to treat myself to dirty feet

to treat myself to dirty feet

Beneath my bare feet, the ground comes alive. Or maybe my feet come alive? There is so much to sense, and to react to and so much to be adjusted accordingly while I walk. The feeling of fresh wind gliding over naked toes is so out of the ordinary; it fills me with childlike wonder and joy each and every time!

There are not many things which are as easy, surprisingly satisfying and healthy as simply taking off those shoes and going barefoot, no? How nice it feels to actually experience the ground. It is like being given a whole new sense. The possibility to walk and run like this is one thing I love summer for; on soft grass, on sun-heated concrete, on slightly wet earth.


Have you tried walking or running barefoot lately, or have you had any sensations that felt all new?
How did you feel?

4 thoughts on “to treat myself to dirty feet”

  1. It is really wondrous how different your feet fell outside of your shoes. And how the sensations change and especially how quick you notice how hard your muscles have to work and how seldom they do in everyday life. I am convinced that every runner should incorporate barefoot running to strenghten her feet and to just enjoy the sensations of it!

    1. Yeah, it feels like the muscles go “w00t, is there work to do? For me? What was it I was supposed to do again? Like this? Ow, not too easy, but I will do it!!” … or something 🙂

      I agree entirely! Thanks for sharing your thoughts!

  2. ~

    I’m curious, how did that work for your feet afterwards wear-wise? I mainly mean the ankles and the bones in your feet, was there any hurting?

    I’m wondering because a couple weeks back I ran my usual short Friday distance in preparation for Sunday’s football and the next day the ball of my left foot was quite painful. It didn’t entirely go away until Wednesday or Thursday the following week.

    Apparently that’s because I’ve been running in (very) flat shoes lately, and that’s not recommended. So I wonder how that relates to running barefoot… Though I’m fully aware that our ancestors often ran great distances and they did well without any sort of shoes. (Then again, didn’t their joints start to complain when they hit the age of 40 or so?)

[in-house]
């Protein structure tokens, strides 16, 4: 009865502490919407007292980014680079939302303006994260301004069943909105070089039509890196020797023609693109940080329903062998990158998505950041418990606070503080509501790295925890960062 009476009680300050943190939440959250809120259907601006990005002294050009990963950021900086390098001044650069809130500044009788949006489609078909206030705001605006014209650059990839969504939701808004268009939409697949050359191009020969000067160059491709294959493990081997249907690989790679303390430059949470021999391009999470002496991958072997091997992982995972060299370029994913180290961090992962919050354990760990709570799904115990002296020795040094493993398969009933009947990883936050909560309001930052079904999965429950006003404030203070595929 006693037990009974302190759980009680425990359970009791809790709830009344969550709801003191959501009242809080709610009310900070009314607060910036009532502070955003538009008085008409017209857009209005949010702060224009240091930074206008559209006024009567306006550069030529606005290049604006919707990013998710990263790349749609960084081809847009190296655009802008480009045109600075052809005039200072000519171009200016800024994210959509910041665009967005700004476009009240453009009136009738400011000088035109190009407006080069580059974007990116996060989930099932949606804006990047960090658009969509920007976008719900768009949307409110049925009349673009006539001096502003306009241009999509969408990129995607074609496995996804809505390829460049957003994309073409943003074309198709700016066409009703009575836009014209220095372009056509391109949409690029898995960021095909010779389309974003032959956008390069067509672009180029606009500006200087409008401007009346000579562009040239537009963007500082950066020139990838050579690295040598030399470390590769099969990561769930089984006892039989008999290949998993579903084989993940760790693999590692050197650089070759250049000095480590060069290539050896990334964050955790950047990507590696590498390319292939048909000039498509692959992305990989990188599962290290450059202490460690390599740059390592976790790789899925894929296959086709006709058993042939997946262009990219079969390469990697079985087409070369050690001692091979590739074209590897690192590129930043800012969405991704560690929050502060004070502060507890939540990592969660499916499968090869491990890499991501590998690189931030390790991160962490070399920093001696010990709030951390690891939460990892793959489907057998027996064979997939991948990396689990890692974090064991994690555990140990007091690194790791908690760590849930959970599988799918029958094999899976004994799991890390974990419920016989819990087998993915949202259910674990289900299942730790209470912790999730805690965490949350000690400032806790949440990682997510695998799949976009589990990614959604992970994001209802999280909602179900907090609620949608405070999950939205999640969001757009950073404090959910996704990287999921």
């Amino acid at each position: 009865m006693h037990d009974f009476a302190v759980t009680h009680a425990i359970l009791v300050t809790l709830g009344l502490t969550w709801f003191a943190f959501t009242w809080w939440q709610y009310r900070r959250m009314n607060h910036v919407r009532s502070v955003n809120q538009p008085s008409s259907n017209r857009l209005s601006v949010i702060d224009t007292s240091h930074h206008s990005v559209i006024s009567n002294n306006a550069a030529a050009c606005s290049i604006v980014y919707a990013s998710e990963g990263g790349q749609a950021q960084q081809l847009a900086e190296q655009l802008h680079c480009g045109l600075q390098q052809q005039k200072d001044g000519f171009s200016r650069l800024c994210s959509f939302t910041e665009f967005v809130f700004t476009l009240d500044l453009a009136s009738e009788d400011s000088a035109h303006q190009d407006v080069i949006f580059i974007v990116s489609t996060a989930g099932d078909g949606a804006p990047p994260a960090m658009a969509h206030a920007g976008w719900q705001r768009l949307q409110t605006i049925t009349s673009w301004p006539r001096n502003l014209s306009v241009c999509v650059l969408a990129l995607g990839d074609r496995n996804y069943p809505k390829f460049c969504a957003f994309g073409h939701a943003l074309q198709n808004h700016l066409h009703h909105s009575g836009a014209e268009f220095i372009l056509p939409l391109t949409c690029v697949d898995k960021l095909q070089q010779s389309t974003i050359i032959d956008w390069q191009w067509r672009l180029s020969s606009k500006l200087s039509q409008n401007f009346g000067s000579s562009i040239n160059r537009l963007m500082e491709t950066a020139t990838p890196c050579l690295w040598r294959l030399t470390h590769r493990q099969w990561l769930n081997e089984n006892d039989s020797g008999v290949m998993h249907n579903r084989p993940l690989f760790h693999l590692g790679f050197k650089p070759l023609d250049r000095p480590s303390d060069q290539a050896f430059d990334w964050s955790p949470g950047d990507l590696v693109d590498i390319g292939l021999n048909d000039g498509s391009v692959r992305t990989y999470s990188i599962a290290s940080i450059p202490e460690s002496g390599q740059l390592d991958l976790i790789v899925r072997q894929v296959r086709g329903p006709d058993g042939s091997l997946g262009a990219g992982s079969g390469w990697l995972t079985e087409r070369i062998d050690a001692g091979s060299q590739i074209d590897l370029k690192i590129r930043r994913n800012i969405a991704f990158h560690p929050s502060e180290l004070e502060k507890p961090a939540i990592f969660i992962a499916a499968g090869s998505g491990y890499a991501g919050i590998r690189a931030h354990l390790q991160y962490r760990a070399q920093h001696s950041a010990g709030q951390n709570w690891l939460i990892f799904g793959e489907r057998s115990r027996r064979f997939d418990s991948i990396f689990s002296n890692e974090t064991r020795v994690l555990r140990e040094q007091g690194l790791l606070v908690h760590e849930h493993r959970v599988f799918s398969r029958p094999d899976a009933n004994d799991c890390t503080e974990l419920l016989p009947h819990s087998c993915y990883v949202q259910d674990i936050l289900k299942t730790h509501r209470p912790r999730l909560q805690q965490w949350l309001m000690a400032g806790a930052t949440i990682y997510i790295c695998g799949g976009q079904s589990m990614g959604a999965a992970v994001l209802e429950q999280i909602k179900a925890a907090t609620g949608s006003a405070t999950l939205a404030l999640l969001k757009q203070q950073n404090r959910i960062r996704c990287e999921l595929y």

Second thing, recently I experienced a new pleasant sensation stroking a wet rock (sounds a little weird?). The rock was a small fountain with water gently flowing down from the top over one side, very neat looking AND feeling.

    Perhaps if you wanted to give someone a physical example of the sensation of ‘freshness’, you might lead them to that rock and place their hands in the cool water.

    1. My feet always feel great after some barefoot time! Personally, I love running in flat shoes – 0 mm to me is the greatest fun, although the 6 mm in my salomon sense pro shoes are also nice. I don’t like running in any offset more than that.

      Besides my personal preference, the past years have had this major turn in the running shoe industry that partly shifted from the omnipresent paradigm that running shoes need to be well-cushioned, fat and squishy, especially under the heels, to the paradigm that natural running, in minimalistic or at least less cushioned shoes, is somewhat healthier, helps avoiding injury, or is more natural, or at least more fun. (For completeness, I have to add that another trend is the maximal-cushioning kind of shoe, like Hoka One One, but even those kinds of shoes often have 0 mm or very little offset nowadays). Of course, the calves and muscles in the feet have to be given enough time to adapt from a hibernation-like state in protective shoes all day long to being all-out active working muscles.

      So on the whole, I think those flatter shoes of yours are a great thing! Just give yourself enough time to transition, if flat shoes are a relatively recent incorportation into your sporty life. Though of course if you feel pain like that regularly (and it is not just muscle aches; can be hard to identify in those feet muscles!), you should react. Slower training or switching between more and less cushioned shoes? If pain returns or persists, though, an orthopedist might be an option, too.

      After all, whatever feels good for you and works is a good thing, but flatter shoes definitely have a lot of potential for being a good thing!
      _______

      About the wet stone, that sounds magnificent, it was precisely the kind of new-sensation thingie I was thinking about 🙂

      Thanks for sharing it in such vivid imagery!

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